Apr 19, 2024 - Sports

Everything we know about the Bay Area's WNBA team

people sitting

Jess Smith (center) and Danette Leighton (right) in conversation with Megan Rose Dickey at Manny's in San Francisco. Photo: Courtesy of the Golden State Warriors

As the Bay Area prepares for its WNBA team, supporters noted it's coming at a time when there's an increased interest in women's basketball, driven in part by the Caitlin Clark effect.

Why it matters: When the yet-to-be-named team's season tips off next year, it'll mark the first WNBA expansion since 2008.

What they're saying: "Everything that happened in March Madness, everything that's been happening in women's sports, is not a coincidence," Danette Leighton, CEO of the Women's Sports Foundation, told Axios at an event about the WNBA this week.

Catch up quick: The Bay Area's WNBA team, owned by the Golden State Warriors, will play home games at the Chase Center and practice in Oakland.

  • As of Wednesday, season-ticket seat deposits reached 6,400, Jess Smith, the team president, told Axios at the event.
  • The team has not yet released ticket pricing, but Smith said the goal is to make the games "accessible to everybody" and that tickets will not be as expensive as ones for the notoriously pricey Warriors games.

While the team hasn't announced its name, the franchise is close to sharing it soon, Smith said.

  • The goal has been to find a team name that "gives a nod to the Warriors" but is also "something that stands on its own," Smith said.
  • And it's likely "Golden State" will be part of the name, owner Joe Lacob previously said.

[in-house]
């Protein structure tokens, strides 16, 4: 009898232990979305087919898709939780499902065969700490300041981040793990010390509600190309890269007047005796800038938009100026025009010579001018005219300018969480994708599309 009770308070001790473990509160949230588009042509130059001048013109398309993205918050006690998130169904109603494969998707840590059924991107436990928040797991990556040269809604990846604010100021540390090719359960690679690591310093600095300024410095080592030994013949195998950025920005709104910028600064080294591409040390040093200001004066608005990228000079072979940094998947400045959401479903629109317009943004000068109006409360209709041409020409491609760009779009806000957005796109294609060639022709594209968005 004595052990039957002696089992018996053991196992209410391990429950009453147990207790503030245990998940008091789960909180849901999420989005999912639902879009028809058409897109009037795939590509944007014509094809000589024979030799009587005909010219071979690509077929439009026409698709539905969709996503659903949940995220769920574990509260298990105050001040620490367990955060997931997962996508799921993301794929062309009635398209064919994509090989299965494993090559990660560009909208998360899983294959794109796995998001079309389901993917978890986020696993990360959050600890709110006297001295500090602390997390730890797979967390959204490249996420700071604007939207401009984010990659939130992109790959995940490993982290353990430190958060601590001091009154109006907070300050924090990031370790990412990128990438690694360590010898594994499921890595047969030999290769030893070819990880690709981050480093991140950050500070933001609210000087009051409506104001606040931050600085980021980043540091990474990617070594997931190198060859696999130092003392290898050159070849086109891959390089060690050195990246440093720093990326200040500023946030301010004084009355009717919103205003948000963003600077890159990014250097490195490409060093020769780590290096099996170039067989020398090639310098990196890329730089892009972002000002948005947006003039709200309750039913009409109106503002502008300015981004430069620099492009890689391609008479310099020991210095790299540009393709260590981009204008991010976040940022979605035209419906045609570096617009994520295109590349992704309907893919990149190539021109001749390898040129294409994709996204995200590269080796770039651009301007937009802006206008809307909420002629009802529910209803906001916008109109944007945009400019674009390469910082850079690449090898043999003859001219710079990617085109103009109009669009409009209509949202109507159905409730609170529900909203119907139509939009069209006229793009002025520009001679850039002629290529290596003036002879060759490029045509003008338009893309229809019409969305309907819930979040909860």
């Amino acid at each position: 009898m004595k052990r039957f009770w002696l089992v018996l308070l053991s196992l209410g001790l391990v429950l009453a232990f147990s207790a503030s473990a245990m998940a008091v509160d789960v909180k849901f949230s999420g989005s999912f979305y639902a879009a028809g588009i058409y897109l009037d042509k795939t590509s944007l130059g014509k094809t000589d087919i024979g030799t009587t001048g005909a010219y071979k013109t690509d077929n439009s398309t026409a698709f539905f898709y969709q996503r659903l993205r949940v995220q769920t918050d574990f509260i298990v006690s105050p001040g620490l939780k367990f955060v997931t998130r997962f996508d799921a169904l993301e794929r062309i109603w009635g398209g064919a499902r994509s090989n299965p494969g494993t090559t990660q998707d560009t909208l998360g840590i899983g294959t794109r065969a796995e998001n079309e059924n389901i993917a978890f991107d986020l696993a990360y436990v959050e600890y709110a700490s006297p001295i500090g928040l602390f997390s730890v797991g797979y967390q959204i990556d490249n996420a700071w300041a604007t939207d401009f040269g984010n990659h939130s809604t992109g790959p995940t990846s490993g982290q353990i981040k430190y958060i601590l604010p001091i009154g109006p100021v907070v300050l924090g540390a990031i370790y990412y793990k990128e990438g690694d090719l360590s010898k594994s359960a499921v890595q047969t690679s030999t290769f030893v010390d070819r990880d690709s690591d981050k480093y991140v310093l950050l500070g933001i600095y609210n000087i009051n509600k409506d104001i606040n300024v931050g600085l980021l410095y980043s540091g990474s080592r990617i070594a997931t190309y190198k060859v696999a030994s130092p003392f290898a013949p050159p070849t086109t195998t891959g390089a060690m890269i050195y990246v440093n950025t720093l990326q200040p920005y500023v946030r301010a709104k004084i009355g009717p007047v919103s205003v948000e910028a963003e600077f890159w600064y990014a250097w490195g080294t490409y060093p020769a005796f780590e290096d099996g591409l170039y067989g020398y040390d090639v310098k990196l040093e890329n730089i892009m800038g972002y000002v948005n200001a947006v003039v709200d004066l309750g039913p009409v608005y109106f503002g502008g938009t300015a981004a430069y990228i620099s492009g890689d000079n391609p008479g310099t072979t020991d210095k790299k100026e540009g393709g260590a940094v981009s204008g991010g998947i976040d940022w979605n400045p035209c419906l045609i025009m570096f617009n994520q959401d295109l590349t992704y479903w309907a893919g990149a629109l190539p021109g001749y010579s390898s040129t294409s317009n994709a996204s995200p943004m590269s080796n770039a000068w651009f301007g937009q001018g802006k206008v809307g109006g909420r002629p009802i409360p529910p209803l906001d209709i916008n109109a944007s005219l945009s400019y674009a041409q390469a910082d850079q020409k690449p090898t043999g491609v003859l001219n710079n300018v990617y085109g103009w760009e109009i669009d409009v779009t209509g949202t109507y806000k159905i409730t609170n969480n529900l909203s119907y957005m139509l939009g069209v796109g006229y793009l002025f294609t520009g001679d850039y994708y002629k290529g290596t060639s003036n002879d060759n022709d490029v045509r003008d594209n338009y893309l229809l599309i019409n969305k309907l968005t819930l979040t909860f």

Follow the money: Despite growing excitement around women's basketball, pay equity between NBA and WNBA players remains an issue.

  • Clark, the WNBA's No. 1 overall draft pick, will make just $76,000 in salary during her first year, compared to Victor Wembanyama, the NBA's No. 1 overall draft pick last year, who earned a $12 million salary in his first year.
NBA and WNBA salaries
Spotrac; Note: Based on cap hit (average annual value of a player's contract) in 2023-24 season; Chart: Simran Parwani/Axios

To increase WNBA players' pay, the entire ecosystem needs to be supported by fans, brands and advertisers, Leighton said.

  • For fans, that could be buying tickets and team gear, she said.
  • When fans invest, "brands want to invest and advertisers want to invest," Leighton said. That "will help raise the salaries. That will help raise pay equity."

The intrigue: Players will soon be able to ask for a larger share of the league's growing pie, as the WNBA will need to negotiate a new collective bargaining agreement with players by 2027.

What we're watching: The Bay Area's team will have to wait until next year's expansion draft, regular draft and free agency to build a roster.

  • In the expansion draft, the team will be able to poach a to-be-determined number of available players from the other 12 WNBA franchises, Smith explained.
  • But don't expect the Bay's team to be able to steal Clark from the Indiana Fever, as teams are allowed to protect a certain number of their players.
  • "The point of expansion, if it's done well, is that everyone's competitive," Smith said, "that the team coming in is competitive right away."

What's next: Fans can expect a lot of team-related news to come in the summer, Smith said.


Get more local stories in your inbox with Axios San Francisco.


Support local journalism by becoming a member.

Learn more

More San Francisco stories

No stories could be found

San Franciscopostcard

Get a free daily digest of the most important news in your backyard with Axios San Francisco.


Support local journalism by becoming a member.

Learn more